I am forty-one years old now. I go each day to the garden on the bank of the bayou that runs through this place they call Versailles. It is part of New Orleans, but it is far from the center of the town and it is full of Vietnamese who once came from the North. My grandfather never saw the United States. I don't know what he would think. But I come to this garden each day and I crouch in the rich earth and I wear my straw hat and my black pantaloons and I grow lettuce and collards and turnip greens and mint, and my feet, which were once quite beautiful, grow coarse. My family likes the things I bring to the table.
Sometimes Mr. Green comes with me to this garden. He rides on my shoulder and he stays there for a long time, often imitating the cardinals, the sharp ricochet sound they make. Then finally Mr. Green climbs down my arm and drops to the ground and he waddles about in the garden, and when he starts to bite off the stalk of a plant, I cry, "Not possible" to him and he looks at me like he is angry, like I've dared to use his own words, his and his first master's against him. I always bring twigs with me and I throw him one to chew on so that nether of us has to back down. I have always tried to preserve his dignity. He is at least fifty years older than me. My grandfather was eighteen when he himself caught Mr. Green on a trip to the highlands with his father.
So Mr. Green is quite old and old people sometimes lose their understanding of the things around them. It is not strange, then, that a few weeks ago Mr. Green began to pluck his feathers out. I went to the veterinarian when it became clear what was happening. A great bare spot had appeared on Mr. Green's chest and I had been finding his feathers at the foot of his perch, so I watched him one afternoon through the kitchen window. He sat there on his perch beside the door of the back porch and he pulled twelve feathers from his chest, one at a time, and felt each with his tongued and then dropped it to the floor. I came out onto the porch and he squawked at me, as if he was doing something private and I should have known better than to intrude. I sat down on the porch and he stopped.
I took Mr. Green to the veterinarian and he said that when parrots do this, it may be because they lack a certain vitamin or mineral. But more often the reason is that the bird is bored. I tried to convince myself that this is what it meant when Mr. Green stopped plucking his feathers as soon as I appeared on the porch. Keep him busy, the doctor said. So I got Mr. Green a new climbing tree with lots of fresh bark to peel and I spent more time with him. I took him to the garden even when he didn't ask to go and I brought my sewing and even some of my cooking-the preparation of the foods-out onto the porch, and while I did these household thing, I talked to him, it was just idle chatter but there were plenty of words, and often Mr. Green looked at me sharply as I spoke and I could hear how I sounded, chattering away like a blackbird.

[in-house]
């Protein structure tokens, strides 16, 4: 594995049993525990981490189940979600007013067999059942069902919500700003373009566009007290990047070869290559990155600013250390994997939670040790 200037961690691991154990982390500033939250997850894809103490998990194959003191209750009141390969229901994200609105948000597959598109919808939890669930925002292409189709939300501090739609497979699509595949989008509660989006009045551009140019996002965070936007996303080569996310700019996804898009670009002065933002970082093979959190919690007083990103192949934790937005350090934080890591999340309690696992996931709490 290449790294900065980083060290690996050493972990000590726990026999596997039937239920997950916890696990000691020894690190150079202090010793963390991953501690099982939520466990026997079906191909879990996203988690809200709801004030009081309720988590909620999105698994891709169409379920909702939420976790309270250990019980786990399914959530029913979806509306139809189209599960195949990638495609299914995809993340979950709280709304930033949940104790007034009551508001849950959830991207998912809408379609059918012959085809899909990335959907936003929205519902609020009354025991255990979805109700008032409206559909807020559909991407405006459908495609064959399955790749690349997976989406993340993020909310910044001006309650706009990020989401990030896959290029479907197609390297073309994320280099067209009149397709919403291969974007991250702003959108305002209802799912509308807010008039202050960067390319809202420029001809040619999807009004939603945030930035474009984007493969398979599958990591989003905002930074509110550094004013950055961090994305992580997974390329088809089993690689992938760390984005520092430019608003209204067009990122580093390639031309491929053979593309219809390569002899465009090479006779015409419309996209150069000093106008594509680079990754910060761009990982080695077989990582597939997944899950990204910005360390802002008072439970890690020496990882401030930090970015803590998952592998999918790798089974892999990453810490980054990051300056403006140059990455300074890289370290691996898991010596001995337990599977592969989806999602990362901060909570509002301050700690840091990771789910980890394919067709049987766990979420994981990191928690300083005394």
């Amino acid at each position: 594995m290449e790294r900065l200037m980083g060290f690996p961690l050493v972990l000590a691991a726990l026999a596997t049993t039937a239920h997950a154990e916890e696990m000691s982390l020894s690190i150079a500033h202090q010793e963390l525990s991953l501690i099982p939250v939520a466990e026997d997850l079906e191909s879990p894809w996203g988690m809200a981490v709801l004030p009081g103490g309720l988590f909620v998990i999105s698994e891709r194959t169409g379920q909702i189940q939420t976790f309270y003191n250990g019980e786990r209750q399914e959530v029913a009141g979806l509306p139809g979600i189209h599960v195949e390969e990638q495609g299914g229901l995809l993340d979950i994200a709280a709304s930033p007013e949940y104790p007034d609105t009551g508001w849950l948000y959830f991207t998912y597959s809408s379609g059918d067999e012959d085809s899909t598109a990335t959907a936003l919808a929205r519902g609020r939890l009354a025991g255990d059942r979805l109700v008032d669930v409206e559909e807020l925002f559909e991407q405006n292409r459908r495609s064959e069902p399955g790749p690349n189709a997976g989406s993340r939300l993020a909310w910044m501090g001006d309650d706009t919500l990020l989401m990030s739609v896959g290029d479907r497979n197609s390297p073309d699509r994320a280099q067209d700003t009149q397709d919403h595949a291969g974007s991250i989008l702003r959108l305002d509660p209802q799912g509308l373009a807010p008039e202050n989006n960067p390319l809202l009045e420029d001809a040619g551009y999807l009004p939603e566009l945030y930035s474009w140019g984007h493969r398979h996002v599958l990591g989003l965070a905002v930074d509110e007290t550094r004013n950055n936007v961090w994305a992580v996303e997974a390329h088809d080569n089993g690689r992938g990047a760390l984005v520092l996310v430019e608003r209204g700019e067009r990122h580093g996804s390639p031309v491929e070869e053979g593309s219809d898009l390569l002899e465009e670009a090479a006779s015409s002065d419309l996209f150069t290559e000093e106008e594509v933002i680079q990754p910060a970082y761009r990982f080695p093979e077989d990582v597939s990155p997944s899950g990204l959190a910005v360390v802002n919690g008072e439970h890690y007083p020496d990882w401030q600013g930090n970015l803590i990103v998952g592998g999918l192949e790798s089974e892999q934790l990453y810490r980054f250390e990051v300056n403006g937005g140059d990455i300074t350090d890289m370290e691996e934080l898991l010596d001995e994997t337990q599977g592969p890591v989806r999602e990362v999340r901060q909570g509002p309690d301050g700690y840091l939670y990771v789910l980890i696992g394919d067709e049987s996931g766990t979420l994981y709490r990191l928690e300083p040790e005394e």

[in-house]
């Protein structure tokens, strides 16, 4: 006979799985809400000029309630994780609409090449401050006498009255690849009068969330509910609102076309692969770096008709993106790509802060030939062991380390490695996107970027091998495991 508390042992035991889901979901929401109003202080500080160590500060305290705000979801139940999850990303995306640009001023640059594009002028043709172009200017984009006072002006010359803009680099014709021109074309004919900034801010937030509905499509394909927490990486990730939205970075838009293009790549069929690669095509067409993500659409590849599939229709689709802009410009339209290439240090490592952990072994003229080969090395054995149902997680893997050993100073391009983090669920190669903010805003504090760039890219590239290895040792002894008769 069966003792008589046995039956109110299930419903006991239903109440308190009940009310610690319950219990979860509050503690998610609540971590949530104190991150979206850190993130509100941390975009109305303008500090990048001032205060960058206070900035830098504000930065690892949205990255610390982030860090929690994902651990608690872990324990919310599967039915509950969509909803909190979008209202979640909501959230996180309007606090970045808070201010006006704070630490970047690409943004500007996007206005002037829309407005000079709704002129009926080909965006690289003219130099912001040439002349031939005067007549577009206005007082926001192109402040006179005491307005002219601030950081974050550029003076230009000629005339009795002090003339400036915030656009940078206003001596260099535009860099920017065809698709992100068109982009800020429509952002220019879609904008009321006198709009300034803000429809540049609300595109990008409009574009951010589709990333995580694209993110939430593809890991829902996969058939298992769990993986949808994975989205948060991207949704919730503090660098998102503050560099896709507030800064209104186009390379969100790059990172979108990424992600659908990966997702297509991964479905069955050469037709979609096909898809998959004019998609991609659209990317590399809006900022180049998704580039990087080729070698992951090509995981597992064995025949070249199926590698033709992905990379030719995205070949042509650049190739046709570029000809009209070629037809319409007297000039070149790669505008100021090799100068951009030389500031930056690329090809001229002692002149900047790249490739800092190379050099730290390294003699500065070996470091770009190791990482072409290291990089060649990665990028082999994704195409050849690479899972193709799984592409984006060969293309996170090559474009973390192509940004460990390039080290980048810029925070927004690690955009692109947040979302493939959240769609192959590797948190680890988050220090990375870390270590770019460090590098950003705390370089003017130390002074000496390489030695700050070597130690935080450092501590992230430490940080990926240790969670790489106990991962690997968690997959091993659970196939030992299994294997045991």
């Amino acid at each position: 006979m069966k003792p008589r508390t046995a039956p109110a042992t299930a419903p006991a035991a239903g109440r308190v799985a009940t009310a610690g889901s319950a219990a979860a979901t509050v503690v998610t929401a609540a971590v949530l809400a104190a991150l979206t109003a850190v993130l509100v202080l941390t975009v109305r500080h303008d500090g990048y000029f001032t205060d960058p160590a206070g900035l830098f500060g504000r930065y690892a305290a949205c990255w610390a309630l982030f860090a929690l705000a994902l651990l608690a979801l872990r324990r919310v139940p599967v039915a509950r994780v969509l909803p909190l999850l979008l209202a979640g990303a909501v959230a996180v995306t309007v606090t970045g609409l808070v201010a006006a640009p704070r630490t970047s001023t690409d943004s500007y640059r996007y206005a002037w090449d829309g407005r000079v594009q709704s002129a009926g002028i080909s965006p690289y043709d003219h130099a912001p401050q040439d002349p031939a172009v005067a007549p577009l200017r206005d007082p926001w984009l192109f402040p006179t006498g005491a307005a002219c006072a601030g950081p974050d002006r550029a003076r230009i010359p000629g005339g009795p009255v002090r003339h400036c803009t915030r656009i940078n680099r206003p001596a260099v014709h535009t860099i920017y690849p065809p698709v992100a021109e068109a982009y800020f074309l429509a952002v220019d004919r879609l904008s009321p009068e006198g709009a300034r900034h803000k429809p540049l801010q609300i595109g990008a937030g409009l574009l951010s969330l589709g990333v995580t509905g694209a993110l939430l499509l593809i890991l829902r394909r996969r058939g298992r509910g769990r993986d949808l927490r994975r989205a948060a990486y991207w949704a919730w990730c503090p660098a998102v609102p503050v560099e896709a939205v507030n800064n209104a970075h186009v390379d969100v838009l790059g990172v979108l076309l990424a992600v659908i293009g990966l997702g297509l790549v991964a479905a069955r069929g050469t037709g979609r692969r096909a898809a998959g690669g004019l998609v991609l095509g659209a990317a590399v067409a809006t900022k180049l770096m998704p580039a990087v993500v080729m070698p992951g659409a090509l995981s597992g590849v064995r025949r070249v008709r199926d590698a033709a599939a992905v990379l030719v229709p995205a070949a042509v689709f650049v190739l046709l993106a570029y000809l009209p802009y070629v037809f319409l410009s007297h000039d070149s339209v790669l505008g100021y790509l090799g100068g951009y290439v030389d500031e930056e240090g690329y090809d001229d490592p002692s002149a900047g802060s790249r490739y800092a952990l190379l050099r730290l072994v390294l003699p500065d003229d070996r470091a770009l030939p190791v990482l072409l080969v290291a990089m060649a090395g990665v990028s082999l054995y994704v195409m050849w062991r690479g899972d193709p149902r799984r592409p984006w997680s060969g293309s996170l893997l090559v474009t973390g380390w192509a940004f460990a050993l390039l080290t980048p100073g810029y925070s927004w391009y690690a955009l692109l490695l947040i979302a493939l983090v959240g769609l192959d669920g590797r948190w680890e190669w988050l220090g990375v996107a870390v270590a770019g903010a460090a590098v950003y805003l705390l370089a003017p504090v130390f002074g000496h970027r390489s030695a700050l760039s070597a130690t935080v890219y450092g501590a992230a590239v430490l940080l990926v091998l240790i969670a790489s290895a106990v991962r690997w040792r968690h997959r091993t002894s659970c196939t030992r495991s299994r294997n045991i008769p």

But I felt driven to do something for him. He was old and he was sick and I felt I had to do something. My grandfather took six months to die and he lay in a bed on the top floor of our house and Mr. Green was always on a perch beside him. I remember a wind chime at the window. It was made of brass and I've never had a wind chime in my home because when I hear one, another sound always comes with it, the deep rattling cough of my grandfather. I would visit him in his room with my mother and once he called me back as we were about to leave. I came to him and my mother had gone on out the door and I could hear her talking rapidly with my grandmother. My grandfather motioned me to come very near and he twisted his body in the bed. His face crumpled in pain as he did it, but he forced himself because he wanted to tell me a secret. I leaned close to him. "Do you hear them talking?" he said. He nodded toward the door and he obviously meant my mother and grandmother.
"Yes," I said.
He frowned. "How foolish they sound. Chattering and yammering. All the women sound like that. You donāt want to grow up sounding like all these foolish women, do you?"
I did not know how to answer his question. I wanted very much to be like my mother, and when my grandfather said this, I felt the recoiling begin inside me and the tears begin to rise. But my mother called my name at that moment and I did not have to find an answer to my grandfather's question. I turned my back on him and ran across the room without saying a word. As I got to the door, however, Mr. Green cried, "What then?" and it sounded as if he had actually finished my grandfather's thought. You will grow up to be a woman --what then?